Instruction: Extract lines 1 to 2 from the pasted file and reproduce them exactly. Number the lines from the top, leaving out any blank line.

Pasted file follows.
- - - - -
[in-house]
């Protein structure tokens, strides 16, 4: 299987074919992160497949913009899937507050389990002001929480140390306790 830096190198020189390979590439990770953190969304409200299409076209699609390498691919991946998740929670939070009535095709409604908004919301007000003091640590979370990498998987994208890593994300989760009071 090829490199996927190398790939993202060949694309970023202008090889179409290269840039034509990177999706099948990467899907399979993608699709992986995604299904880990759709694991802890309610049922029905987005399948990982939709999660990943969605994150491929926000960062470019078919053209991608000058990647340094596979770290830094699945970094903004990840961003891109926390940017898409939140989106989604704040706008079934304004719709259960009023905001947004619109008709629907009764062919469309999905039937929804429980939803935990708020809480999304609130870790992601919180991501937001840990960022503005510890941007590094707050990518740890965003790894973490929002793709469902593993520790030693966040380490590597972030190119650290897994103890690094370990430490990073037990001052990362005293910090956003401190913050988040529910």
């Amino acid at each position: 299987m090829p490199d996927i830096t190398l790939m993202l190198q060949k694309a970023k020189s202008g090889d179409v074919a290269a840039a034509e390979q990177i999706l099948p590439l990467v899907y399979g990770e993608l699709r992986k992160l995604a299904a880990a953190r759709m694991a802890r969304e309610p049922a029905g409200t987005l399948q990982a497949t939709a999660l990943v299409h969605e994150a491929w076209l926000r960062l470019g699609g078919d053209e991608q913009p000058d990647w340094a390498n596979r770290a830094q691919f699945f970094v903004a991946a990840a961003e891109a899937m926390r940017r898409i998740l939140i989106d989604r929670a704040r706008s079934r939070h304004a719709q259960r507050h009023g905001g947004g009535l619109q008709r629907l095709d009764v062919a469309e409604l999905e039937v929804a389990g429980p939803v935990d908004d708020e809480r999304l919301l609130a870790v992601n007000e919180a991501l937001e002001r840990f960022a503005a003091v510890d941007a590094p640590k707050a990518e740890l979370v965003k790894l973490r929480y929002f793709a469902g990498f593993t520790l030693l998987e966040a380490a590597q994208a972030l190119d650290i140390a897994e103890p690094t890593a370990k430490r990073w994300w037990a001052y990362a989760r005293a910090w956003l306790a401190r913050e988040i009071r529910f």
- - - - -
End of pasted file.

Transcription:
[in-house]
């Protein structure tokens, strides 16, 4: 299987074919992160497949913009899937507050389990002001929480140390306790 830096190198020189390979590439990770953190969304409200299409076209699609390498691919991946998740929670939070009535095709409604908004919301007000003091640590979370990498998987994208890593994300989760009071 090829490199996927190398790939993202060949694309970023202008090889179409290269840039034509990177999706099948990467899907399979993608699709992986995604299904880990759709694991802890309610049922029905987005399948990982939709999660990943969605994150491929926000960062470019078919053209991608000058990647340094596979770290830094699945970094903004990840961003891109926390940017898409939140989106989604704040706008079934304004719709259960009023905001947004619109008709629907009764062919469309999905039937929804429980939803935990708020809480999304609130870790992601919180991501937001840990960022503005510890941007590094707050990518740890965003790894973490929002793709469902593993520790030693966040380490590597972030190119650290897994103890690094370990430490990073037990001052990362005293910090956003401190913050988040529910």